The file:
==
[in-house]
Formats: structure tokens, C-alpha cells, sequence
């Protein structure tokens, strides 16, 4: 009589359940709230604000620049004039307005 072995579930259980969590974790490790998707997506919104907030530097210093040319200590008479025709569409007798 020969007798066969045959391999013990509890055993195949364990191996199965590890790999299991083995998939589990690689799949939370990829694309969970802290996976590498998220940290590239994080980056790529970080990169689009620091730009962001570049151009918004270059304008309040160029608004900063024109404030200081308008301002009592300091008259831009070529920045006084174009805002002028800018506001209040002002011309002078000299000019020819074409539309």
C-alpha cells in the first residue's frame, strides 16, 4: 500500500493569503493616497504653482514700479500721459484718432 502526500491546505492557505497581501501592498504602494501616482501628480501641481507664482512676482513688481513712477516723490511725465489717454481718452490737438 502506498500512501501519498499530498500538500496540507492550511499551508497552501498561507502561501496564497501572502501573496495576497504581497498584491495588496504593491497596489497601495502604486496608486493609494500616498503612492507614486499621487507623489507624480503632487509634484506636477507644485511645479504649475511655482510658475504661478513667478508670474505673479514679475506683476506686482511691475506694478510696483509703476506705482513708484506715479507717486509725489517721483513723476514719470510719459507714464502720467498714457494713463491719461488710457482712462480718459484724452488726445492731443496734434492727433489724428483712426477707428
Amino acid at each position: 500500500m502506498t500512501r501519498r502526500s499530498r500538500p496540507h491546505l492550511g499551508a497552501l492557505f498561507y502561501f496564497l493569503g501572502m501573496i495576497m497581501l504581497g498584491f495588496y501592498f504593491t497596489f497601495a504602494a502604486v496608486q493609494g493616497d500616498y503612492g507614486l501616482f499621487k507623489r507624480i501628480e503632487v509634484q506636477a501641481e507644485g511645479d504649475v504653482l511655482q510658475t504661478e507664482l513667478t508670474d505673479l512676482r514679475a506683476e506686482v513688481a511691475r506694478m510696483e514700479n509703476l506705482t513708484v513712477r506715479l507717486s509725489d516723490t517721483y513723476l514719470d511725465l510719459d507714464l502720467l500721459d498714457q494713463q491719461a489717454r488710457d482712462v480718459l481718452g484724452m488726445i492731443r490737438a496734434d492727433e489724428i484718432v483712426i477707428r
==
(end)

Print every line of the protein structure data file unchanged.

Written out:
[in-house]
Formats: structure tokens, C-alpha cells, sequence
């Protein structure tokens, strides 16, 4: 009589359940709230604000620049004039307005 072995579930259980969590974790490790998707997506919104907030530097210093040319200590008479025709569409007798 020969007798066969045959391999013990509890055993195949364990191996199965590890790999299991083995998939589990690689799949939370990829694309969970802290996976590498998220940290590239994080980056790529970080990169689009620091730009962001570049151009918004270059304008309040160029608004900063024109404030200081308008301002009592300091008259831009070529920045006084174009805002002028800018506001209040002002011309002078000299000019020819074409539309």
C-alpha cells in the first residue's frame, strides 16, 4: 500500500493569503493616497504653482514700479500721459484718432 502526500491546505492557505497581501501592498504602494501616482501628480501641481507664482512676482513688481513712477516723490511725465489717454481718452490737438 502506498500512501501519498499530498500538500496540507492550511499551508497552501498561507502561501496564497501572502501573496495576497504581497498584491495588496504593491497596489497601495502604486496608486493609494500616498503612492507614486499621487507623489507624480503632487509634484506636477507644485511645479504649475511655482510658475504661478513667478508670474505673479514679475506683476506686482511691475506694478510696483509703476506705482513708484506715479507717486509725489517721483513723476514719470510719459507714464502720467498714457494713463491719461488710457482712462480718459484724452488726445492731443496734434492727433489724428483712426477707428
Amino acid at each position: 500500500m502506498t500512501r501519498r502526500s499530498r500538500p496540507h491546505l492550511g499551508a497552501l492557505f498561507y502561501f496564497l493569503g501572502m501573496i495576497m497581501l504581497g498584491f495588496y501592498f504593491t497596489f497601495a504602494a502604486v496608486q493609494g493616497d500616498y503612492g507614486l501616482f499621487k507623489r507624480i501628480e503632487v509634484q506636477a501641481e507644485g511645479d504649475v504653482l511655482q510658475t504661478e507664482l513667478t508670474d505673479l512676482r514679475a506683476e506686482v513688481a511691475r506694478m510696483e514700479n509703476l506705482t513708484v513712477r506715479l507717486s509725489d516723490t517721483y513723476l514719470d511725465l510719459d507714464l502720467l500721459d498714457q494713463q491719461a489717454r488710457d482712462v480718459l481718452g484724452m488726445i492731443r490737438a496734434d492727433e489724428i484718432v483712426i477707428r